Notice a turret rising above Dupont Circle? It’s part of the Heurich House Museum, the historic mansion built by local brewer Christian Heurich.
Also known as the Brewmaster’s Castle, this impressive four-story building was built in 1894 according to German-born Heurich’s exacting specifications. Two of Heurich’s breweries were destroyed after a fire, so the brewmaster was understandably paranoid about losing his home in a similar tragedy. The mansion is built of reinforced steel and concrete, making it completely fireproof. Even the 15 fireplaces, while ornately decorated with cast bronze panels, never held a lit fire.
Today the house exists as a museum, a small piece of Christian Heurich’s contribution to the DC area. One of Washington’s elite, Heurich founded and ran the Chr. Heurich Brewing Co., the city’s longest-running brewery. He hosted many parties at his Dupont home, and opened special rooms during his dinner parties. The music room, which boasts a gold-painted piano, also holds a musicians’ balcony, which allowed room for string musicians to serenade guests.
Heurich also installed “modern” conveniences for the time, including electricity, an elevator, indoor plumbing and a central vacuum system. The kitchen even has a gas stove and refrigerator, definitely a luxury in the early 20th century.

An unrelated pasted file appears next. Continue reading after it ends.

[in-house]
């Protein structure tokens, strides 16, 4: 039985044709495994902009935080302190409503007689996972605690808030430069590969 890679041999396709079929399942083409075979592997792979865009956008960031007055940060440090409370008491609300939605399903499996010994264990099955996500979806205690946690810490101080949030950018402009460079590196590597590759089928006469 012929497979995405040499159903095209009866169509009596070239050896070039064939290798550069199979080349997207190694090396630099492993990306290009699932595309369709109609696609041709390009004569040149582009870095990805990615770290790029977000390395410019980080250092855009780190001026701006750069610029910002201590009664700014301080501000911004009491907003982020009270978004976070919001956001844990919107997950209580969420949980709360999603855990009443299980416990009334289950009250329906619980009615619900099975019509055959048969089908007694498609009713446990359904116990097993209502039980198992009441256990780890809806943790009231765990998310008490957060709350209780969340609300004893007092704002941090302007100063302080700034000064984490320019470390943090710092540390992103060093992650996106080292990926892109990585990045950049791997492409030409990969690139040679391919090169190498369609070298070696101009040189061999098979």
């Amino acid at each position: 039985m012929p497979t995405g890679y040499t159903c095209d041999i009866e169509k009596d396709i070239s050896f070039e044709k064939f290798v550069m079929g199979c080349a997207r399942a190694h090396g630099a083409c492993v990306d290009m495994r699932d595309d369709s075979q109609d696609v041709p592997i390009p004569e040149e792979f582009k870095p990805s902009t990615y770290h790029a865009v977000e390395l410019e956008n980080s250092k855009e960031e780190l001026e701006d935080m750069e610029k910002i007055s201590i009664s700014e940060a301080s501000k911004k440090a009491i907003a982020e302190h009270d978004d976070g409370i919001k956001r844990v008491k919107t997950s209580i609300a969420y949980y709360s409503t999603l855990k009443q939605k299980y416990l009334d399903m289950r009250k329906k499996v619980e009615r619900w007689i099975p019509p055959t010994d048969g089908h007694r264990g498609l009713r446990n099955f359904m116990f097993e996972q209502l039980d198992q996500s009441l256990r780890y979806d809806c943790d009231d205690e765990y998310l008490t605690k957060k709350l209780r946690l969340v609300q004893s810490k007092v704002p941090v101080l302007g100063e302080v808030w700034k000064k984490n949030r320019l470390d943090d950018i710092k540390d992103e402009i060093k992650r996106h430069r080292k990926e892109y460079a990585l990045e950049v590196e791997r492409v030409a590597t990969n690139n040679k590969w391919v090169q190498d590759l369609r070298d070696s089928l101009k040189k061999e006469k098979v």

Despite the modern elements of the house, Heurich kept true to his German heritage and love of beer. The basement holds a special drinking room where Heurich would go to sample his product and play a few games of cards in the evening. The room is supposed to resemble a German brew house, with carvings of German knights and ladies on the wooden chairs and side tables, and German toasts painted along the walls. The room also housed Heurich’s extensive stein collection, although only a few remain in the house today.
To take a free tour of Christian Heurich’s house yourself, check out the museum’s website to book a reservation. The house is only open Thursday-Saturday, and every third Thursday of the month, the museum opens its doors after hours for the “History and Hops” event. You can purchase tickets for the event on the museum’s website and experience an evening in the house the way Christian Heurich would have wanted – mingling with visitors while marveling at the house’s wonders and enjoying some local brews.